Once upon a time in Puxico, Missouri, an eager little 12-year-old accepted a unique challenge from his father. "You know that record you keep playing all the time?" the father asked, referring to a now-forgotten side by the great Chet Atkins. The boy said yes. The father replied that if the boy could learn to play it himself on the father's guitar, he would buy the boy a brand new instrument of his very own. A few days later, young Tom Hemby was holding his own sleek new Gibson SG---the slim, solid-body electric affair that would take him to a whole new level of discovery on the instrument that had captured his imagination.
- Sep 28,
For those of you who have trusted your spreadsheet program to give accurate results...check out how Microsoft's Excel 2007 software shows that: 850 x 77.1 == 100,000 (not 65,535) The entire story can be found at: http://www.appscout.com/2007/09/excel_cant_multiply.php Microsoft's response: http://blogs.msdn.com/excel/archive/2007/09/25/calculation-issue-update.aspxSep 27,
semo.net is happy to announce that the winner of the tickets are as follows: - Zenita Smith - Annie Hornbeck And the grand-prize winner receiving 4 tickets to the concert AND 4 Meet & Greet passes to meet the band is: - Amanda Samons Congratulations all and thank you for participating in our contest.Sep 24,
Doyle Burke believes in doing his homework. Burke and his wife Tracy are the proprietors of Hobby World, the new Valley Plaza hobby supply center that's been generating a major buzz throughout the Poplar Bluff area. Slot car and electric train enthusiasts, artists and crafters, model builders and scrapbookers, families and teachers, take note: You no longer need to trek to the ends of the earth---or to Cape Girardeau, for that matter---for the supplies you need to make the most of your work or play. That's because Doyle Burke has combined extensive business experience with a knack for research to tailor Hobby World to the needs of local consumers. Burke returned to Poplar Bluff from Nashville in 1993, having garneredSep 24,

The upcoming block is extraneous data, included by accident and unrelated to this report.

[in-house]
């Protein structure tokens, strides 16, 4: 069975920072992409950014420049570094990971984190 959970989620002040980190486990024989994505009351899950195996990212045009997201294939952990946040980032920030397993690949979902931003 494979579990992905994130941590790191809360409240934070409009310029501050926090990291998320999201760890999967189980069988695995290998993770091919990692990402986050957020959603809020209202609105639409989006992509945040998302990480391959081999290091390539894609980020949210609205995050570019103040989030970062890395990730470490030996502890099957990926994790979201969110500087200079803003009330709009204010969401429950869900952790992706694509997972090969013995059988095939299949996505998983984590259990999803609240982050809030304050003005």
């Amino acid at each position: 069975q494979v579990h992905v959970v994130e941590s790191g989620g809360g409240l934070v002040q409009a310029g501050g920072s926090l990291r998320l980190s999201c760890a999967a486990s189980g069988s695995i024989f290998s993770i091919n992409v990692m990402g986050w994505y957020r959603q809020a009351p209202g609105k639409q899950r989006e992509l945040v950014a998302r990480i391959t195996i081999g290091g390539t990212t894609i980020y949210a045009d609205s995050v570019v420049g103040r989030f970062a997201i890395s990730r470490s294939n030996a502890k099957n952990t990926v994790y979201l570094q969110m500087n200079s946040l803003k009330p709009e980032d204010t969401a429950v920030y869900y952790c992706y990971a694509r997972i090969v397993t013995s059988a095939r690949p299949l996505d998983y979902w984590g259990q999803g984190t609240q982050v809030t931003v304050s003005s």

Salt water can indeed burn when exposed to a certain kind of radio wave, a university chemist has confirmed. Rustum Roy of Pennsylvania State University verified earlier this month that the radio waves break down the water into its constituent components, allowing the resulting freed hydrogen and oxygen to catch fire. John Kanzius of Sanibel, Florida, first happened upon the phenomenon earlier this year when running experiments with a radio frequency generator he designed to help zap cancer cells. When he trained the radio waves on a test tube of salt water, it produced an unexpected spark, according to the Pittsburgh Post-Gazette. Curious, Kanzius and colleagues decided to ignite the water with a match. The water lit and kept burningSep 23,